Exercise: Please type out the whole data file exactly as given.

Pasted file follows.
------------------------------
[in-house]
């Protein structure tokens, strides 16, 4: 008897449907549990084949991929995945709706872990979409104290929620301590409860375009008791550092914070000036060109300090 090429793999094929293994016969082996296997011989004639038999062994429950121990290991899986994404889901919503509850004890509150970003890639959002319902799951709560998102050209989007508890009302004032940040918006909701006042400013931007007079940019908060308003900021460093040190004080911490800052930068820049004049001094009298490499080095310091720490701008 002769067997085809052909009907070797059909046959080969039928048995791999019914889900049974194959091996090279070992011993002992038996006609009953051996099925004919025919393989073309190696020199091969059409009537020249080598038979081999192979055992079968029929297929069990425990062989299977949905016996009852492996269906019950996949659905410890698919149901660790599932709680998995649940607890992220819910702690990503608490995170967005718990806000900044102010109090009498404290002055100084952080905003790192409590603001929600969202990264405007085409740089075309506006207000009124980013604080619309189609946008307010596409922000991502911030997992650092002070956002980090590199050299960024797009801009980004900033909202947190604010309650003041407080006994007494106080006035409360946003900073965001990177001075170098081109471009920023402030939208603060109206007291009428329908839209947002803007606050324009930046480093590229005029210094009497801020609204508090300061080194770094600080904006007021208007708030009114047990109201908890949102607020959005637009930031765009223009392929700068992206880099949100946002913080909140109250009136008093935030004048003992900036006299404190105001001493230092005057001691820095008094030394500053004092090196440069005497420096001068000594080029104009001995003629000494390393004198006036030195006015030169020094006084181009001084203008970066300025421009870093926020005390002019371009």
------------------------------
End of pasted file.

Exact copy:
[in-house]
């Protein structure tokens, strides 16, 4: 008897449907549990084949991929995945709706872990979409104290929620301590409860375009008791550092914070000036060109300090 090429793999094929293994016969082996296997011989004639038999062994429950121990290991899986994404889901919503509850004890509150970003890639959002319902799951709560998102050209989007508890009302004032940040918006909701006042400013931007007079940019908060308003900021460093040190004080911490800052930068820049004049001094009298490499080095310091720490701008 002769067997085809052909009907070797059909046959080969039928048995791999019914889900049974194959091996090279070992011993002992038996006609009953051996099925004919025919393989073309190696020199091969059409009537020249080598038979081999192979055992079968029929297929069990425990062989299977949905016996009852492996269906019950996949659905410890698919149901660790599932709680998995649940607890992220819910702690990503608490995170967005718990806000900044102010109090009498404290002055100084952080905003790192409590603001929600969202990264405007085409740089075309506006207000009124980013604080619309189609946008307010596409922000991502911030997992650092002070956002980090590199050299960024797009801009980004900033909202947190604010309650003041407080006994007494106080006035409360946003900073965001990177001075170098081109471009920023402030939208603060109206007291009428329908839209947002803007606050324009930046480093590229005029210094009497801020609204508090300061080194770094600080904006007021208007708030009114047990109201908890949102607020959005637009930031765009223009392929700068992206880099949100946002913080909140109250009136008093935030004048003992900036006299404190105001001493230092005057001691820095008094030394500053004092090196440069005497420096001068000594080029104009001995003629000494390393004198006036030195006015030169020094006084181009001084203008970066300025421009870093926020005390002019371009």